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5 reasons why frameworks make sense for infrastructure as code

In this post I hope to provide a few reasons why frameworks make sense for infrastructure as code, Having tried out Kubestack this got me thinking, Should more of these frameworks exist? And do they provide the same value as a traditional web framework like Flask, Express.js, or Ruby on Rails. Now you might be thinking don't tools like Terraform, Ansible, Chef already exists?

Well yes, but these technologies themselves are just tools and not necessarily Frameworks.

Back to basics

So what exactly is a framework in the context of software development? A quick google search would give you an array of answers, here are two answers/analogies I really like.

From djangostars.com

A web framework is a software tool that provides a way to build and run web applications. As a result, you don’t need to write code on your own and waste time looking for possible miscalculations and bugs.

From Hashnode

hashnode

When selecting a web framework for a project there a few things one has to consider.

  • Speed of development
  • Maintainability
  • Eliminate repetitive code
  • Community support / documentation
  • Reduce risk

How is any of this related to infrastructure as code?

To understand how this relates to infrastructure it's worth taking a look at a typical scenario where you choose a framework. Say you only want to accept post requests on /login in your app if you were to implement this from scratch you'd find that it is far from ideal in most cases and could potentially have its own flaws, Whereas virtually every modern web framework ships with it's own routing solution, saving you overhead that comes with implementing this from scratch.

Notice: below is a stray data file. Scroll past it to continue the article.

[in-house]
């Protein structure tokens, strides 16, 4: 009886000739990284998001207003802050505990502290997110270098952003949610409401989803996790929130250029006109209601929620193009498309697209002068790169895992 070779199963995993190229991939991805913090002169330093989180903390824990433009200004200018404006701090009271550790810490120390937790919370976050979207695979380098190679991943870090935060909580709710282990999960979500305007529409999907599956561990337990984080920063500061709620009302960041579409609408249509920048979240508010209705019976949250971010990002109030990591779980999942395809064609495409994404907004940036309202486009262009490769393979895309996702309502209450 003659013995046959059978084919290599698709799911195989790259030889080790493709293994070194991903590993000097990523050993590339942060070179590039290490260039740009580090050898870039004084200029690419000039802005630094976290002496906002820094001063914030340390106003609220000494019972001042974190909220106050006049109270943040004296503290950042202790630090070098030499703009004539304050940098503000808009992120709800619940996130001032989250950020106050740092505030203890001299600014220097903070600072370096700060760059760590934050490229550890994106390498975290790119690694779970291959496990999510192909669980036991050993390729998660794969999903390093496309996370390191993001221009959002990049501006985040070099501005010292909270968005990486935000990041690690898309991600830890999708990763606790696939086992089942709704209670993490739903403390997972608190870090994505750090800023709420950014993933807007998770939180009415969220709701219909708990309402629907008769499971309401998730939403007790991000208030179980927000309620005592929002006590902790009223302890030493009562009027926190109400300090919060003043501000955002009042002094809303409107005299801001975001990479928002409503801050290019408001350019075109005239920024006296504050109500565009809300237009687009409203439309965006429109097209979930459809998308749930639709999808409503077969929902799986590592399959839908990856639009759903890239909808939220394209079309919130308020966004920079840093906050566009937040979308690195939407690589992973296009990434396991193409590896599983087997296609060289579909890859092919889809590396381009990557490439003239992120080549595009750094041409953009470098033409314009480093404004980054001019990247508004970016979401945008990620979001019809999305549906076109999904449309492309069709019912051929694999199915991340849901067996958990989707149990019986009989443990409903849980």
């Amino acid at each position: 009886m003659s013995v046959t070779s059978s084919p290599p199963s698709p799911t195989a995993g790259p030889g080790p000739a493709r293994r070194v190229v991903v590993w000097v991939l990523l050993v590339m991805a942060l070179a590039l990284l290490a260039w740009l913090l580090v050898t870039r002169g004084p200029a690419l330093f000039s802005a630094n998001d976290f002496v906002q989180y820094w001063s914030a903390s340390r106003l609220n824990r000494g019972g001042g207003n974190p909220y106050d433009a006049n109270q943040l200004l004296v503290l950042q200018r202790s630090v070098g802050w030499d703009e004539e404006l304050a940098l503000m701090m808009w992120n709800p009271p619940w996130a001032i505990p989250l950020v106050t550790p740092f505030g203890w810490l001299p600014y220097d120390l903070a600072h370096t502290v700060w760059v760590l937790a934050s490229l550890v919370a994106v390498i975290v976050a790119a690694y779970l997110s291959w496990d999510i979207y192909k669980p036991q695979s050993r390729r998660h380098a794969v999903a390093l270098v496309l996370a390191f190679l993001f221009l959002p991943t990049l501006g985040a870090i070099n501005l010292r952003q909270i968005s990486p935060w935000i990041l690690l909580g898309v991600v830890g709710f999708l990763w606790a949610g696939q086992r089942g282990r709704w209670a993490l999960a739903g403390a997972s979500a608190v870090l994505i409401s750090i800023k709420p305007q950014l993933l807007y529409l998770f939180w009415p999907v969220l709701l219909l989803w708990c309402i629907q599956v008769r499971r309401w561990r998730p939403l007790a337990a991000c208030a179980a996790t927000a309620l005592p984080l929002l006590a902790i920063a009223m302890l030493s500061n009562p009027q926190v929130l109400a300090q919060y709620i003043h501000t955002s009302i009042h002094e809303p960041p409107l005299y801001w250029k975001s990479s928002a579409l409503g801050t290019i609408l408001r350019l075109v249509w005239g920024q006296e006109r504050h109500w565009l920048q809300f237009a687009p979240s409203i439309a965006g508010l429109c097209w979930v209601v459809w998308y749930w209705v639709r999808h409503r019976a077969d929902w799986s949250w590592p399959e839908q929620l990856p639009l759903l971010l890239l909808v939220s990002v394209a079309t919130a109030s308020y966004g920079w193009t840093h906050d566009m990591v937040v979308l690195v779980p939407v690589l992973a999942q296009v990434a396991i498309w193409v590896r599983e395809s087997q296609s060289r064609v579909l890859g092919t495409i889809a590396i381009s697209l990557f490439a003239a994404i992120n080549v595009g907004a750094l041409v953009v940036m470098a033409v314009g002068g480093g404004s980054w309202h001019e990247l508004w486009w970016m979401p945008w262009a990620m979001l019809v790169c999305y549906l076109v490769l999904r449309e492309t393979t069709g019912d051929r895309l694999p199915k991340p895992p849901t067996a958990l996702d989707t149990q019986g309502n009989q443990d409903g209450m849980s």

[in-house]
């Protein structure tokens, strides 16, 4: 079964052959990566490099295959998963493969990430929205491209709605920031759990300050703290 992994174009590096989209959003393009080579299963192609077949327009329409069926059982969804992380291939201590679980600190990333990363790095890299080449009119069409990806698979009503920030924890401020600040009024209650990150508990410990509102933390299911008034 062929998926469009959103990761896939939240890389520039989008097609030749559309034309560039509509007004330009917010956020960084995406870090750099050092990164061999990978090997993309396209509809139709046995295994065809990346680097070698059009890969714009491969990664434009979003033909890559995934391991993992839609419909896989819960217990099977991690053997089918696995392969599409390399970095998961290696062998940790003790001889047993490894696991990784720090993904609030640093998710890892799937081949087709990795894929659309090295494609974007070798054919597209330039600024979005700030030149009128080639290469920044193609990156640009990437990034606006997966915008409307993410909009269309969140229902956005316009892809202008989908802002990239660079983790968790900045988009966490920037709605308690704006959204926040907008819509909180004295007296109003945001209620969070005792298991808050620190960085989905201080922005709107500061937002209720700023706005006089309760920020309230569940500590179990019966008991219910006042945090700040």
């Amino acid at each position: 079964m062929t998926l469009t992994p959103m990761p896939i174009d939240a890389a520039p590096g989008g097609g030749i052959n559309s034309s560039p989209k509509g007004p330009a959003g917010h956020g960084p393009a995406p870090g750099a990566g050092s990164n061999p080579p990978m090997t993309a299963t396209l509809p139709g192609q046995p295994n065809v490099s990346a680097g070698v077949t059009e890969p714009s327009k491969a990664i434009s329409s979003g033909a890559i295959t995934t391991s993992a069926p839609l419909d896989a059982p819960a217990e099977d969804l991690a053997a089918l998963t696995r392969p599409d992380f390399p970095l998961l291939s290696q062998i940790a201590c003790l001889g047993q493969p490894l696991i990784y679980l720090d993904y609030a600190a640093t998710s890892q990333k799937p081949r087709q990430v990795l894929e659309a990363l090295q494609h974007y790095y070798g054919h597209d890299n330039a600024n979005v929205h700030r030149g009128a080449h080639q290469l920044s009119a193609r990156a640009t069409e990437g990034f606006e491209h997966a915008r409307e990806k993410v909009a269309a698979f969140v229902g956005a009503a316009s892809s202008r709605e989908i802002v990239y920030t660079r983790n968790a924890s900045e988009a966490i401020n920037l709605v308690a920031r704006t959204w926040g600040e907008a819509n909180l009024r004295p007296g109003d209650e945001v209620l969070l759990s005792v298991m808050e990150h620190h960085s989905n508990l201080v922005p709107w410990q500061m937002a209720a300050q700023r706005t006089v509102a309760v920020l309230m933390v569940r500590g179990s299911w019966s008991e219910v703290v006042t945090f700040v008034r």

As I mentioned earlier the premise for this article was my experience with kubestack, for the remainder of this article I would be making several references to it. But first a little bit on Kubestack.

Kubestack is an infrastructure automation framework built on top of terraform. Kubestack's primary aim is not to reinvent the wheel but foster rapid development using when using terraform.

From kubestack.com

Kubestack is the open-source Terraform framework for teams that want to automate infrastructure, not reinvent automation.

Now the same could be said about building infrastructure, if you were to spin up a Kubernetes cluster using terraform, there is a generic process of obtaining some boilerplate and customizing it to suit your needs. Now this isn't exactly a problem, however in a scenario where you have to create more than one cluster you may find yourself repeating this process once again and this is where my point about eliminating repetitive code comes in. Move over to something like Kubestack and this boilerplate is generated for you, this would be the equivalent of running Django-admin startproject xyz if you are familiar with Django. Obviously, this isn't convincing enough so let's do a side-by-side comparison of some reasons to use a regular web development framework and see if they could apply to infrastructure.

Side-by-Side comparison

For this section I would be looking at the following points:

  • Speed of development
  • Maintainability
  • Reducing repetitive code
  • Community support
  • Reduce risk

Here I'll discuss how each of these points also applies to infrastructure as code.

Speed of development

In general speed of development is the time it takes to get an idea from your head into a working application, the tooling/frameworks you use can increase or hinder your development speed.

When creating a Kubernetes cluster a few things are relatively constant across each cloud e.g( picking node size/count, region ), at this point you already start to see how a framework could speed up development by abstracting these components whilst leaving room for you to customize as you please.

This is something Kubestack provides out of the box but I won't go into detail in this article. See here for more info.

Maintainability

Being able to write code quickly isn't always worth the effort if your app becomes a nightmare to maintain. Maintainability in software development refers to the process of writing code that is easy to understand, fix and extend.

"Good programmers write code that humans can understand." - Martin Fowler